by Rob Moseley
CORVALLIS — A 40-minute basketball game never comes down to a single possession, but if it did ...
There was Oregon guard Damyean Dotson streaking down the wing after an Oregon State turnover late in the second half Sunday at Gill Coliseum. Score, and the Ducks would be within three points of the Beavers, for the first time since the game was 10 possessions old.
On a night when the Ducks didn't capitalize enough on OSU errors, and got unusually poor production from their perimeter players, Dotson's breakaway was destined not to be. He never really got the handle and watched the ball roll out of bounds.
At the other end, OSU's Roberto Nelson converted a backdoor dunk — the play highlighted most brightly in Oregon's pregame defensive scouting report. Soon enough Oregon State had iced an 80-72 Civil War victory.
The loss was the fourth straight for Oregon, following a 13-0 start to the season. More troubling was that, on a night when the Ducks at times seemed to be showing some improvement on the defensive end, their vaunted guard-heavy lineup was largely held in check.
"We're not doing the little things," UO senior guard Johnathan Loyd said. "We kind of got away with it for awhile (early in the season), but we're not rebounding the ball, we're not paying attention to tendencies and we're letting people do what they want to do, instead of dictating.
"There's just things we've got to fix."
In some respects, Oregon never gave itself a chance Sunday. The Ducks' largest — and only — lead was at 2-0, but OSU quickly led 10-3, and then 22-9, and then 30-14, the biggest of the game.
Oregon fought within single digits by halftime, 37-30, and had that chance to close within three on Dotson's breakaway. But those moments were fleeting.
If you're looking for silver linings, Ben Carter had his most encouraging night of the season with 11 points, and Richard Amardi provided 13 off the bench (former starting post Waverly Austin didn't play). But a "small" starting lineup that for the first time included Elgin Cook managed just 25 of the Ducks' 72 points, and contributed to a 4-of-19 three-point shooting effort.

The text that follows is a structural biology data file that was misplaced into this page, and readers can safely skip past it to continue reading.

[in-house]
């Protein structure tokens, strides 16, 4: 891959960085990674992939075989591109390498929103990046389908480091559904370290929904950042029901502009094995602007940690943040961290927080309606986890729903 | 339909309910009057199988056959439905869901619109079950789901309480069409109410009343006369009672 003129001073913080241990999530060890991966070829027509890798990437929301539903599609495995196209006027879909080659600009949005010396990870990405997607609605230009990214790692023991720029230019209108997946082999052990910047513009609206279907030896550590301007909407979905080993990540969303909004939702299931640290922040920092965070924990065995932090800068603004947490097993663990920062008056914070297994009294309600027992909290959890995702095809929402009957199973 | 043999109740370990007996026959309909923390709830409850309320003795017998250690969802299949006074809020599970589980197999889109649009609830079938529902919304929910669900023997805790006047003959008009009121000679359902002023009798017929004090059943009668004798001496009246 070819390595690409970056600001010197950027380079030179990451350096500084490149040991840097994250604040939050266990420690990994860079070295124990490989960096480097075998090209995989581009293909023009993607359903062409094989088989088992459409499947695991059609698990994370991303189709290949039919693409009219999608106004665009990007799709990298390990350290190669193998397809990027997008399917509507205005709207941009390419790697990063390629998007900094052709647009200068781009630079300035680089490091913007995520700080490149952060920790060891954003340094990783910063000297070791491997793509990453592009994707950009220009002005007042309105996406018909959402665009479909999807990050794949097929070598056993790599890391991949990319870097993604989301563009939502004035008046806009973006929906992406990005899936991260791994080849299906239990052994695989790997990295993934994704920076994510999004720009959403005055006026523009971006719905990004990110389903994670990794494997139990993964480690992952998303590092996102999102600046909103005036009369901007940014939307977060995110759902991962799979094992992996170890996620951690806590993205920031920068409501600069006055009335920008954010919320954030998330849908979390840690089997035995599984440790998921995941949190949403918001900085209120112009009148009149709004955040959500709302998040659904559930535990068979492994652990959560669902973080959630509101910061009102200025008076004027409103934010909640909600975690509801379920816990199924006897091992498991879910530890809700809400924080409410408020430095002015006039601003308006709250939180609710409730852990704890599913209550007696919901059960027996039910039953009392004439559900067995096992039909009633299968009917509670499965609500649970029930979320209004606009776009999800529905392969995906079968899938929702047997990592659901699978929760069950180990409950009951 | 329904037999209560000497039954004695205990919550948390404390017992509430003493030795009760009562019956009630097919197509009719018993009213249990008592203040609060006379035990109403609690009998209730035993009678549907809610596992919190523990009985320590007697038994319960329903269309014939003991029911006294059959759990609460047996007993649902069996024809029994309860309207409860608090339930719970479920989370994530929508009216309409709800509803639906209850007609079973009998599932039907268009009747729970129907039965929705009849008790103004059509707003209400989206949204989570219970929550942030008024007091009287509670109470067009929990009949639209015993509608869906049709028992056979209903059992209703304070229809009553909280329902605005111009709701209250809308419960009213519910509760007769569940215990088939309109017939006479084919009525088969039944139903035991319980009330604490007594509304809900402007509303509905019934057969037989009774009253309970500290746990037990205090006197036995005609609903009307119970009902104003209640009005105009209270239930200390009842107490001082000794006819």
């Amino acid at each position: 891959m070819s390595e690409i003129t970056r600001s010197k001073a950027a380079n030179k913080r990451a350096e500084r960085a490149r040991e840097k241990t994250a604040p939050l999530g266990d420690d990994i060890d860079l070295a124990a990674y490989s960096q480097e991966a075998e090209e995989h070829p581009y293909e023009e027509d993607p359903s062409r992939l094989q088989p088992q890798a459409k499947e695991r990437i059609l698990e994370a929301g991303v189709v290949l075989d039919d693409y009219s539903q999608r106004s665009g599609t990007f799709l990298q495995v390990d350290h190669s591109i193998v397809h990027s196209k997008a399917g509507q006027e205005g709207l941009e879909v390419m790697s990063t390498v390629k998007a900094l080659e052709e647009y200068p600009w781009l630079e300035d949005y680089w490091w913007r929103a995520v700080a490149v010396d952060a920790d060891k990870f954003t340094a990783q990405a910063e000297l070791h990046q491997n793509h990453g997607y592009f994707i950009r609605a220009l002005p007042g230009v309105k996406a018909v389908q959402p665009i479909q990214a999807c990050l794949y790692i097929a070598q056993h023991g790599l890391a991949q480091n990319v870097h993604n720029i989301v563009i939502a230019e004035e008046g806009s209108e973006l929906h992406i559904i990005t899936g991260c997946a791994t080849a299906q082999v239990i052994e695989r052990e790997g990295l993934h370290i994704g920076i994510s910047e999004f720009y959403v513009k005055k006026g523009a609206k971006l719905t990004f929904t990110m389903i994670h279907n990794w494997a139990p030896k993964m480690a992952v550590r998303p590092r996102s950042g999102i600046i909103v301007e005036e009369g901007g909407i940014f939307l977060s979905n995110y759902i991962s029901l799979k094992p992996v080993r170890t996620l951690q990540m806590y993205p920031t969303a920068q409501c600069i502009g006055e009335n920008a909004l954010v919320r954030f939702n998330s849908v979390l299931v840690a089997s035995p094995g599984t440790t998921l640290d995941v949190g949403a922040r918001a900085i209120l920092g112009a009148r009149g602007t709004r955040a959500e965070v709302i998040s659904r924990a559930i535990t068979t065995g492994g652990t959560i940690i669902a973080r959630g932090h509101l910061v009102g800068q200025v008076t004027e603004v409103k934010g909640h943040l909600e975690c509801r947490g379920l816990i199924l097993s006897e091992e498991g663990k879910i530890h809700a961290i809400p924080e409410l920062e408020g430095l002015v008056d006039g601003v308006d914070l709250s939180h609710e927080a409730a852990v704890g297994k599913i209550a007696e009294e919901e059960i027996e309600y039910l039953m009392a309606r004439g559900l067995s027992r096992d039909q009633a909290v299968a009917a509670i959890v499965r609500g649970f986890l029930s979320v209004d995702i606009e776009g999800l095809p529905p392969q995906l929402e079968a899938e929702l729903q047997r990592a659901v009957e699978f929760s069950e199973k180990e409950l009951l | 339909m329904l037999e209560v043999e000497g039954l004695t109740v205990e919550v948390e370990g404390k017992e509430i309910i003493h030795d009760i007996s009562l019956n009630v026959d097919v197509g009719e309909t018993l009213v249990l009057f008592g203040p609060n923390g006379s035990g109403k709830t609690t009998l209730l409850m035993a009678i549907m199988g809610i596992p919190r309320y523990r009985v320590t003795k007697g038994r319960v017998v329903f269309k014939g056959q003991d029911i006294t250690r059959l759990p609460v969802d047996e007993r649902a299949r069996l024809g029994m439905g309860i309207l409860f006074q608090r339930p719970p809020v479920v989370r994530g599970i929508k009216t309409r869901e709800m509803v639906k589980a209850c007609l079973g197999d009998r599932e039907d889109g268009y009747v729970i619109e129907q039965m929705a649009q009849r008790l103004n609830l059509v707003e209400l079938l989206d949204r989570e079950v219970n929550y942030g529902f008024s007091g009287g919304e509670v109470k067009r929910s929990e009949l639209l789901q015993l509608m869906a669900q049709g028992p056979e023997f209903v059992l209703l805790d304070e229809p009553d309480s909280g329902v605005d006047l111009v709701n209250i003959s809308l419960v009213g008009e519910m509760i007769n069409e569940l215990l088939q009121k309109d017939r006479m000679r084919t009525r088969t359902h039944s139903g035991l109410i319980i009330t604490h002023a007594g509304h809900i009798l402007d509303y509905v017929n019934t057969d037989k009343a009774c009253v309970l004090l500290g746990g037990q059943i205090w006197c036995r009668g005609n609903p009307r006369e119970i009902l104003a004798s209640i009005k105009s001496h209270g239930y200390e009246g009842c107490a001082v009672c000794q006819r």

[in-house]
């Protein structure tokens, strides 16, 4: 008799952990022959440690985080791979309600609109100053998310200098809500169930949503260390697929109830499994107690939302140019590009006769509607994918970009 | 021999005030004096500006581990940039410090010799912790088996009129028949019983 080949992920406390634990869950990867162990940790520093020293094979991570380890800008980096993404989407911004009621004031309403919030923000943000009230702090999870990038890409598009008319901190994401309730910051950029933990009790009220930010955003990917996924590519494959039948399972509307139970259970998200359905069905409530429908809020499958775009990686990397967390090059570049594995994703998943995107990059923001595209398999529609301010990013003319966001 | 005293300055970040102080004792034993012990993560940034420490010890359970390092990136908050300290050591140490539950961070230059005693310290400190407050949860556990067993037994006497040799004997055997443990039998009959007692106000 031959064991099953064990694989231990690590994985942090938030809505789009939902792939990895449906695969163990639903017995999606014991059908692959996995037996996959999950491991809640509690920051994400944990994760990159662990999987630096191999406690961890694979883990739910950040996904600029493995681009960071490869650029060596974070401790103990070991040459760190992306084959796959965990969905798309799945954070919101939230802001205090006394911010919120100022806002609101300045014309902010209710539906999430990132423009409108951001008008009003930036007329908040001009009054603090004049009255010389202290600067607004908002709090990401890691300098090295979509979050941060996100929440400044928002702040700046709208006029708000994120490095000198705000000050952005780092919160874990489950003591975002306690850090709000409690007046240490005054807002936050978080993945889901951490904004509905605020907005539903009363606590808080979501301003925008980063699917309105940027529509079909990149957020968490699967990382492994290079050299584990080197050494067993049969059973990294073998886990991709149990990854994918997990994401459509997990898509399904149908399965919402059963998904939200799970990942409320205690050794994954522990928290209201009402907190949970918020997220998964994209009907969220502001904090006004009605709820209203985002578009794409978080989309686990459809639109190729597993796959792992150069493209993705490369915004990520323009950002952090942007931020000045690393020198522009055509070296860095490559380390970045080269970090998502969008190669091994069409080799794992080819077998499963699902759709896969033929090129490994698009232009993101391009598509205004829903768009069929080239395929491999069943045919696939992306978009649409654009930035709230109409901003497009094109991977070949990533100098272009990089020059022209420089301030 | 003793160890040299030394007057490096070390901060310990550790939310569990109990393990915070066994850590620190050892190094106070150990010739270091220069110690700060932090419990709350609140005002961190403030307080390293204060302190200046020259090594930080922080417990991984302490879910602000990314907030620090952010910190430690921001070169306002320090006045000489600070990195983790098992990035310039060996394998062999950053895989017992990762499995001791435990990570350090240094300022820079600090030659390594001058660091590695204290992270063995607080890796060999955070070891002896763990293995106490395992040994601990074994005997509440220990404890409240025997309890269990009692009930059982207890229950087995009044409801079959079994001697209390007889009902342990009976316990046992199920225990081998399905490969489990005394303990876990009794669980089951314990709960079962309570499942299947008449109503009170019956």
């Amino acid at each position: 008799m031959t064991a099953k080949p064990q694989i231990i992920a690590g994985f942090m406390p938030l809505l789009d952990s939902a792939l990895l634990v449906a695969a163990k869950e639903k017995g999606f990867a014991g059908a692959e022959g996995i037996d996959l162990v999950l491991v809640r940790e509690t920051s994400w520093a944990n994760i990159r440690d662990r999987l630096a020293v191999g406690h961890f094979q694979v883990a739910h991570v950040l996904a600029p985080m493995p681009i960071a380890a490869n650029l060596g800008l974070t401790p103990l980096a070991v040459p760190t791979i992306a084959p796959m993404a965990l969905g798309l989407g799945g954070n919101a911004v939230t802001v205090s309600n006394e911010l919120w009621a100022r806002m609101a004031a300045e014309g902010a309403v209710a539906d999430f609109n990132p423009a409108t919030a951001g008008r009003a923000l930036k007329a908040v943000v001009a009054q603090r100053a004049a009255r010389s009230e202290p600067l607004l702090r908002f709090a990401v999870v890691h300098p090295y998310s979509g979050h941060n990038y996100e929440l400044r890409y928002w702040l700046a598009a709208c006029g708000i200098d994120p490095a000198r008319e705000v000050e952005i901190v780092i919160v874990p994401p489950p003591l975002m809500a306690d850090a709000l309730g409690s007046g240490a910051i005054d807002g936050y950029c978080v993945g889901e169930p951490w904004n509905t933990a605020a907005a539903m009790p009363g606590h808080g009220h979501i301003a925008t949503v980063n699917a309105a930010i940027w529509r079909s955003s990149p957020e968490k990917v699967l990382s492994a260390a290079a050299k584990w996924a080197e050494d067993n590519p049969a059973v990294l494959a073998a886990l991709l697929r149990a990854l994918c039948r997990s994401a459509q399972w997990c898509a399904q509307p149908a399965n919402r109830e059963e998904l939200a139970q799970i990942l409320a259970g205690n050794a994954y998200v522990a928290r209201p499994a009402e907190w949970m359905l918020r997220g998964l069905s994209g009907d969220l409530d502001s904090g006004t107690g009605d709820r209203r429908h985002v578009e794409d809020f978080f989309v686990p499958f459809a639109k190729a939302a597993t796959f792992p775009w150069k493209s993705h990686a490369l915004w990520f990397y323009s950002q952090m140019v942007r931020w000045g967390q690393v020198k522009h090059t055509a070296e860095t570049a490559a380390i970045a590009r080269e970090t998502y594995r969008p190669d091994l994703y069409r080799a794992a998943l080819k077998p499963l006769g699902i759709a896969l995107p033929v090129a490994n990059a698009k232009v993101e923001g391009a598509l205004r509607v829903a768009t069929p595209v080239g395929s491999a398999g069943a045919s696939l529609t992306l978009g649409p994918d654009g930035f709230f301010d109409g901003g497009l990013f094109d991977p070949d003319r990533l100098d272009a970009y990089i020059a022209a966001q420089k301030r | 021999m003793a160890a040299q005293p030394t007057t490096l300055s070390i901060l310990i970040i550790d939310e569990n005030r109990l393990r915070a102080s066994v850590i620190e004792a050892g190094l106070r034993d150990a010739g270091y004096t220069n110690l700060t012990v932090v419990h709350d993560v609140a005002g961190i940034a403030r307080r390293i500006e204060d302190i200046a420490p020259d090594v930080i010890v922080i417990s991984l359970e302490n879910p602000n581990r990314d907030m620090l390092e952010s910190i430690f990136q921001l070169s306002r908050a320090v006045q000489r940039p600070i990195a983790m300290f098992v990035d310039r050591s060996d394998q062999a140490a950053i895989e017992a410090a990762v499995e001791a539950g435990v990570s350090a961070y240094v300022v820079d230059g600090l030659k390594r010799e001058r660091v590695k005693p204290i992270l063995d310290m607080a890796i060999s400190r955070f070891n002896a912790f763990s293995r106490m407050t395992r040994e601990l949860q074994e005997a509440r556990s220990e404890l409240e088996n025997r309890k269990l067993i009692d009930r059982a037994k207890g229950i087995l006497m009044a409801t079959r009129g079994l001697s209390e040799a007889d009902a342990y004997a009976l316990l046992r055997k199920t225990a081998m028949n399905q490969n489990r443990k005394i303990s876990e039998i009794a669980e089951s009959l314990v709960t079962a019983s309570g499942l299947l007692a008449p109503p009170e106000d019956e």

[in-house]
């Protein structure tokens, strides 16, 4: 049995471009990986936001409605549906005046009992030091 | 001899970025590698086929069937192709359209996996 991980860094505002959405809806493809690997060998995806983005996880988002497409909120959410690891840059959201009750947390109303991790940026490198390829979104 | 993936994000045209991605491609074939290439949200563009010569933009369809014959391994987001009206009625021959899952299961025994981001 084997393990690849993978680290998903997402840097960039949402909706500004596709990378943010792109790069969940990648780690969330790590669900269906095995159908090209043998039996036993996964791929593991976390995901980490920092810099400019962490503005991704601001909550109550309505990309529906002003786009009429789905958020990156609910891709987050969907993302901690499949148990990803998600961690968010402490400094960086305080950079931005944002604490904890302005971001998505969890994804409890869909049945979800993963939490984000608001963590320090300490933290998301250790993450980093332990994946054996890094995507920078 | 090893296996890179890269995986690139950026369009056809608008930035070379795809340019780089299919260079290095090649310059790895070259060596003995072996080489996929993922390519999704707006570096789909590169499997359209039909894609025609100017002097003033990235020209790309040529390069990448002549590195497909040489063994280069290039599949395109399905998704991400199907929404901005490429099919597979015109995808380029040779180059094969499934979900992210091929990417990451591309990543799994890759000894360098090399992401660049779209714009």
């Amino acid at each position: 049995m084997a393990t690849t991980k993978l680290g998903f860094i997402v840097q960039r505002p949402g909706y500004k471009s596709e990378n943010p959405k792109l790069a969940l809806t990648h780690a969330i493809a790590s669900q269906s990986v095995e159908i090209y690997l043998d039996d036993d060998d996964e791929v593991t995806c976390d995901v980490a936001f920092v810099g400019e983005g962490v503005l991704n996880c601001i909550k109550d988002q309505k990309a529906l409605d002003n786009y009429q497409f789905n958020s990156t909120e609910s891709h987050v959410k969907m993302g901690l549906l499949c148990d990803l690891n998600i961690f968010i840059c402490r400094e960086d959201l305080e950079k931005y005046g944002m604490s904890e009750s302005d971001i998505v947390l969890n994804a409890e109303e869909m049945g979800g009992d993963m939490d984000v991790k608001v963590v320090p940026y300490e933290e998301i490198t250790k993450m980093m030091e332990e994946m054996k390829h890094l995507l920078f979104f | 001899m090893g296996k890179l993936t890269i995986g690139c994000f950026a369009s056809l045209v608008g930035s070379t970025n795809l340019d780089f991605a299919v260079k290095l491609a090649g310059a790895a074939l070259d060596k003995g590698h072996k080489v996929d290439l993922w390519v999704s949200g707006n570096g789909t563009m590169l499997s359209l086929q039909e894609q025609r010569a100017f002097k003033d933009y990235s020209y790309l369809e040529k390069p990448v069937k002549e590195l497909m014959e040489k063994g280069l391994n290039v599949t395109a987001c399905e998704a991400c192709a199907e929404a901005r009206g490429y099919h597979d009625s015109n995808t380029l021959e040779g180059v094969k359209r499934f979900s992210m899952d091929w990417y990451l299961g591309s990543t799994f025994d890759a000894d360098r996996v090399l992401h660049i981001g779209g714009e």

"We started off with a couple tough shots, and it's tough to get going after that," Loyd said. "We've got to work on penetrating, kicking — we only had six assists, so we want to work on making plays for each other. Offensively we didn't play very well; period, we didn't play very well at all."
So what's next for the Ducks? The schedule shows a road trip north to face Washington on Thursday, and then WSU on Sunday. As to what we can expect from the Ducks, that's tough to answer at this point.
Loyd said Altman told the Ducks they won't review film of Sunday's loss, and that postgame comments from the coach were generally an attempt to lift the team's spirits.
"Everybody's really down," Altman said. "We've really struggled. These last two weeks have been tough on all of us. So there's no reason to pile on.
"Offensively, the first half we had a bunch of guys just trying to do it on their own. ... Second half, offensively we played better, but our ball movement still wasn't the same and we just didn't shoot it well."
And so, it's gut-check time for Altman and his team. This is the first four-game losing streak for Oregon since Altman's first year, in 2010-11, when the Ducks lost at home to Cal and Stanford, then at ASU and Arizona.
That team recovered to win five of its next six, in the conference tournament and the College Basketball Invitational tournament. This one has a chance to get back on track much earlier in the year.
"We've got a bunch of fighters in there," Loyd said. "We're going to bounce back. ...
"Each loss it gets tougher and tougher to get out of this hole we're digging. We're just trying to put it behind us and keep moving forward."
In keeping with his uplifting comments to the team in the locker room, Altman had the same message for media.
"I've got a lot of faith of the character in that room," Altman said. "I think we'll bounce back."
The first chance is Thursday in Seattle, and the Ducks probably can't afford to wait any longer than that.